Opinion

UK cars becoming increasingly British

5 min read

17 March 2015

Britain's automotive industry is still going strong. In 2014 the UK built over 1.6m cars and 2.5m engines, of which exports accounted for 80 per cent of production. With the nation being the second largest producer of premium cars in the world, the opportunity for automotive suppliers to invest in the UK has never been more valuable, offering local sourcing of components that UK vehicle makers require.

The government’s view is that the supply chain has been “hollowing out” since the 1970s. Evidence exists that as long as 1906 there were “concerns over the availability of UK sources of automotive parts supply, with wheels and springs among commodities that were mainly imported”.

It was further suggested that: “The automotive export earnings approached £35bn worth of cars, parts and related products in 2014. This accounted for seven per cent of the UK’s entire export earnings. However, the sector continues to record a large deficit, with nearly £48bn worth of cars and parts imported that same year. The UK market is being dominated by imported products.”

There are now signs that a corner was turned.

British cars are being made with more British-sourced parts as the UK automotive industry’s renaissance continues. Figures from a new Automotive Council report show that domestic component makers sold 19 per cent more products to UK vehicle producers last year than in 2013.

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The figures are an important step in the right direction for the UK automotive supply base. Currently around one third of the components in a UK-built car are domestically sourced, compared to more than 90 per cent in the mid-1970s. However, vehicle manufacturing in the UK is undergoing rapid growth – British car production has increased by more than 50 per cent since 2009, and this is creating new opportunities for domestic suppliers.

The report explained: “In 2009 the global automotive industry was enduring a major contraction in demand following the financial crisis. Over the course of the next two years, 25,000 jobs were lost from the supply chain as the sector contracted by more than a quarter. Although the UK automotive industry had transformed itself from a sector with turbulent labour relations and a poor reputation to one of the most productive in Europe, a drive to ‘low cost’ sourcing caused an increasing trend towards purchasing parts from overseas.”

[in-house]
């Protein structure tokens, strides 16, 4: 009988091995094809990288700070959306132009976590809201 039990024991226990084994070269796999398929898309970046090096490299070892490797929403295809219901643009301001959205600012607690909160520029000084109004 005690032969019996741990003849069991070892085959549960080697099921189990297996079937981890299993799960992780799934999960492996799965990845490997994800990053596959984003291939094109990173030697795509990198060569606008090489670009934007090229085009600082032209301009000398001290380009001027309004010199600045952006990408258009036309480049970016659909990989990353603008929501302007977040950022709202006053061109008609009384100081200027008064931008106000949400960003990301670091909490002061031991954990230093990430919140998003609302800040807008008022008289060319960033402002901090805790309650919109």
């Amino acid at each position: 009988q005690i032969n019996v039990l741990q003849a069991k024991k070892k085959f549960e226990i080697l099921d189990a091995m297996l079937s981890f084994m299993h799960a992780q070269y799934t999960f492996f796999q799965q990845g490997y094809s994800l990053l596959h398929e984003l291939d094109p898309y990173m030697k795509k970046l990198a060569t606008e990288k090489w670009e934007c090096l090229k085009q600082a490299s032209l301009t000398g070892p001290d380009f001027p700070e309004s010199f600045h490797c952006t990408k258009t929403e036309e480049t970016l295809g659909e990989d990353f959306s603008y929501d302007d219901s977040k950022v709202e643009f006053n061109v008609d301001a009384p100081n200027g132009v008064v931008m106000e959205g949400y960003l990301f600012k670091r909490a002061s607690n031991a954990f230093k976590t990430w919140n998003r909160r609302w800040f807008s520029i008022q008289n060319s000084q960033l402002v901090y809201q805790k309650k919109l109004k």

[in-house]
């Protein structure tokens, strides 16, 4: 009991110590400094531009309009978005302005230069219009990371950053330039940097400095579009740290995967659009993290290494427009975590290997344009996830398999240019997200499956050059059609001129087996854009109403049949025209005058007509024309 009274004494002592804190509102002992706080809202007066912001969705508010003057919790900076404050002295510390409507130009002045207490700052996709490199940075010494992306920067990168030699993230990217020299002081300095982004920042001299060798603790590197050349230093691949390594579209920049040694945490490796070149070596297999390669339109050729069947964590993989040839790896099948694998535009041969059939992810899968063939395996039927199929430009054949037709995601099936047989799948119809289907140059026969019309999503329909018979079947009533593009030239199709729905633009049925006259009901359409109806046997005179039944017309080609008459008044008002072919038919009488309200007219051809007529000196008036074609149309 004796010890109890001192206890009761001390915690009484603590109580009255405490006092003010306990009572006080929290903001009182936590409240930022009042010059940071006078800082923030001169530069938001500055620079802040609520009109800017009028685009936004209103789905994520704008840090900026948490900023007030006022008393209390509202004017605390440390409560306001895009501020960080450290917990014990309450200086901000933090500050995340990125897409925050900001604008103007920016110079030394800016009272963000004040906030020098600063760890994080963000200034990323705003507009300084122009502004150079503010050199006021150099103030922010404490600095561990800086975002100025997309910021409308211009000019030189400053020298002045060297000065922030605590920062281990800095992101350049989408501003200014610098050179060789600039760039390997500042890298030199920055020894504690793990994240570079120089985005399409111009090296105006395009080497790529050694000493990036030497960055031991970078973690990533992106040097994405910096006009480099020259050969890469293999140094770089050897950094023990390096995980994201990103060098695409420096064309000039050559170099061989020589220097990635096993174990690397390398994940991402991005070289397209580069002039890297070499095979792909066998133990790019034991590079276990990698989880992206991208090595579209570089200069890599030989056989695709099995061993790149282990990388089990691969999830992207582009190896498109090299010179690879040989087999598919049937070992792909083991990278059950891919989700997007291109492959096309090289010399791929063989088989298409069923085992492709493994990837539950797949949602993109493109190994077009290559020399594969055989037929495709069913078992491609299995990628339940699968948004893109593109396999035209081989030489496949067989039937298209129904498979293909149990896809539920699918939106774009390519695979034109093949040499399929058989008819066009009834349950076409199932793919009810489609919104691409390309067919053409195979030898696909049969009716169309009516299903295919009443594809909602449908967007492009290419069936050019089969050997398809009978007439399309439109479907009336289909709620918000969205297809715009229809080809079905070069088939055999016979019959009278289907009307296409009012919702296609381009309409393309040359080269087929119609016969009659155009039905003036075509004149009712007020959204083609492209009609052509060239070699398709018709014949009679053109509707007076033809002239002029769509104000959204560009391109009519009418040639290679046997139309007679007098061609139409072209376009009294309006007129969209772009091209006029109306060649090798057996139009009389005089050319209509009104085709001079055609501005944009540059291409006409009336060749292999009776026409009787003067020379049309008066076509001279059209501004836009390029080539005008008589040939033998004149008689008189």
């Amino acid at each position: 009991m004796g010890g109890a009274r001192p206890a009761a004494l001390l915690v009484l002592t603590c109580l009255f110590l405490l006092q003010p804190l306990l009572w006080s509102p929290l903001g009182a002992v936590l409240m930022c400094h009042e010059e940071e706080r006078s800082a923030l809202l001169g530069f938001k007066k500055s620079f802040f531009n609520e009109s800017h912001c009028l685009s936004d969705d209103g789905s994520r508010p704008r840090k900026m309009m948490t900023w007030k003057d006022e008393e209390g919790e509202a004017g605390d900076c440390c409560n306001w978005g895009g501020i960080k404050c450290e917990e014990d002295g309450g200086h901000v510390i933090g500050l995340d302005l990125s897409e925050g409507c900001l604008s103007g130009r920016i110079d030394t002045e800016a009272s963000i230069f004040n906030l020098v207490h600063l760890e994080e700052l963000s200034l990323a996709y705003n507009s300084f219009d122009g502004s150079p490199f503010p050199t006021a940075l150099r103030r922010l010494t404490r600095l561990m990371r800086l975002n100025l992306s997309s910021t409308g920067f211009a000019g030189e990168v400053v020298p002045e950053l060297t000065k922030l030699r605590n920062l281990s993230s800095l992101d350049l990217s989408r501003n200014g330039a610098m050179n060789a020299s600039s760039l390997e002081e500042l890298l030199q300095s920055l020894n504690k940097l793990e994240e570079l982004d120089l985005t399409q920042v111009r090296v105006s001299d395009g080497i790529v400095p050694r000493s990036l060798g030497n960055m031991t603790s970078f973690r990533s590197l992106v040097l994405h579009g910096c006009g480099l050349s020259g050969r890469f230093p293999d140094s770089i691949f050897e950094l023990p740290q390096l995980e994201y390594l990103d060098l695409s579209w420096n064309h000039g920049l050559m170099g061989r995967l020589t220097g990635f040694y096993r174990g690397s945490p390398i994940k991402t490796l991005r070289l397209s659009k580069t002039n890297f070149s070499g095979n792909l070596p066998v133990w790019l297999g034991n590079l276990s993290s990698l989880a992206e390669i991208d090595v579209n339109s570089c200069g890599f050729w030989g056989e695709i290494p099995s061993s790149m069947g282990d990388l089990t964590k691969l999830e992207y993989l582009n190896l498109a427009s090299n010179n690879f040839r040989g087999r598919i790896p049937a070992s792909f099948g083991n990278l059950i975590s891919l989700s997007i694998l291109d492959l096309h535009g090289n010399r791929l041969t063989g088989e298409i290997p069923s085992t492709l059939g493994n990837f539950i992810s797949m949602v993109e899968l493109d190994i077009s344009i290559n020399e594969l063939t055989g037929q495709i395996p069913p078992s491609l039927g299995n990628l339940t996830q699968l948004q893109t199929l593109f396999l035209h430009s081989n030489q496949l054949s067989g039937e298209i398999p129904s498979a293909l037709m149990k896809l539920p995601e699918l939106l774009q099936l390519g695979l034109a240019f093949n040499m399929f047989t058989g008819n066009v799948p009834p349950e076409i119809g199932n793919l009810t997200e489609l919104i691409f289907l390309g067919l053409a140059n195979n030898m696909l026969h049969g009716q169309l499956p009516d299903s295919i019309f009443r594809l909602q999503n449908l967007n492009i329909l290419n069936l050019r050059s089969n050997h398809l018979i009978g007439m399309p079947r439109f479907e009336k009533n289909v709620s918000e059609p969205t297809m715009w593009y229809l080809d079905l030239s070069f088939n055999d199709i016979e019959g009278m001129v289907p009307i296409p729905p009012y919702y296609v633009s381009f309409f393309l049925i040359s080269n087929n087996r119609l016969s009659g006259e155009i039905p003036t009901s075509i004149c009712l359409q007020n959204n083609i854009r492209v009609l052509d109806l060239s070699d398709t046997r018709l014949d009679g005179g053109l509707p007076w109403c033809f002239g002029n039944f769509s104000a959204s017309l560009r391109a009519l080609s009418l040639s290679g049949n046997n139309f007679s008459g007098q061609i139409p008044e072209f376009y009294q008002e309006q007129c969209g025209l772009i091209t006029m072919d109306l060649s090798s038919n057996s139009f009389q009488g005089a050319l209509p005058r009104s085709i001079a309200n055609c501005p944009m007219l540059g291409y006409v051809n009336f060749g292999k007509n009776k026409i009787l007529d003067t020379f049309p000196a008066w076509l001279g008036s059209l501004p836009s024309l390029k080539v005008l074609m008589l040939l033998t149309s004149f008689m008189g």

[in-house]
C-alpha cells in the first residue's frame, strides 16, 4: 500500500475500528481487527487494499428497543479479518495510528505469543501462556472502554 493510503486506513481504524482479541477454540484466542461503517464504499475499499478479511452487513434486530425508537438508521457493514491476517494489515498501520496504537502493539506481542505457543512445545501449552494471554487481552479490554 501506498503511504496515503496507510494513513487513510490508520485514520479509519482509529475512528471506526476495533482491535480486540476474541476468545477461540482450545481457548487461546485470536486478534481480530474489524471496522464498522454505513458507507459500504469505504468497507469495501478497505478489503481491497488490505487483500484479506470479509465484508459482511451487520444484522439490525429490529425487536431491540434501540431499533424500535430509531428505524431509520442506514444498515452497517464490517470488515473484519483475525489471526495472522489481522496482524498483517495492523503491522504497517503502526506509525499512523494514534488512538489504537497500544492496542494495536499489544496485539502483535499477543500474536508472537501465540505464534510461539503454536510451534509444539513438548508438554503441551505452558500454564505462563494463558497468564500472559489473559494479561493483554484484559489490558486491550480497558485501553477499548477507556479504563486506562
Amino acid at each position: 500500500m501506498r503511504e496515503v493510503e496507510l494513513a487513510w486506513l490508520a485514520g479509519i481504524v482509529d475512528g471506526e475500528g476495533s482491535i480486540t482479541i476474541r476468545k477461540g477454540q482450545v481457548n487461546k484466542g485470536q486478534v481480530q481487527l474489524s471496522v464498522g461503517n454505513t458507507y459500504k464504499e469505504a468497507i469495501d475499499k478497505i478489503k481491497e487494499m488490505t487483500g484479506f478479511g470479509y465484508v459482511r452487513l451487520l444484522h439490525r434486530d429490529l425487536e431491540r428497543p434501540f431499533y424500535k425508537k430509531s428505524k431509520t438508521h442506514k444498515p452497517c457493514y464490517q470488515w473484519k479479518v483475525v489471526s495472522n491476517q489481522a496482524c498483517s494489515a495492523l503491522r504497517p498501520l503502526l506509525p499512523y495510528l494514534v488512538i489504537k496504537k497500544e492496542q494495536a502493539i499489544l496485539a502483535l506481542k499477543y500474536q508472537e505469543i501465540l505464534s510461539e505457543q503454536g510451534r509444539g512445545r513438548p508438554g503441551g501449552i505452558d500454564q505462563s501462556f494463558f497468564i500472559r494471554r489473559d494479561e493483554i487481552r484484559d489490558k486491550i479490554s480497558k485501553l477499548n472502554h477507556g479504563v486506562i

Since UK output bottomed out at just over one million vehicles in 2009, the industry has experienced a strong recovery. In financial terms, the industry is growing more than the vehicle numbers would suggest.

“2014 saw major investment announcements and product launches, while 2015 will see new models from several UK carmakers that will boost output in both unit and value terms, and generate significantly increased exports,” the report claimed.
 
Nifco, a plastics supplier to vehicles makers based in Stockton, North East England, was on the brink of closure in 2004. However, the business has since turned around with increased demand and funding support leading to the construction of two new factories in 2012 and 2014.

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Mike Matthews, managing director of Nifco UK, said: “There is a renewed optimism and confidence in the UK automotive industry and this is reflected in our future projected growth. Our order book is full for the next five years and we have a clear strategy to grow the business into a £75m company by 2016 and £100m by 2018. We are moving our offer on, working closer than ever with our customers to develop products that help them to innovate.”

The new Luton-built Vauxhall Vivaro van is another example of the recent upturn in local supply. The latest model, which started production last year, contains more than twice the number of British-sourced components at 40 per cent than its predecessor’s 16 per cent. This means an extra £600m will be spent with British suppliers, allowing local companies to expand. In some cases it has saved whole factories.

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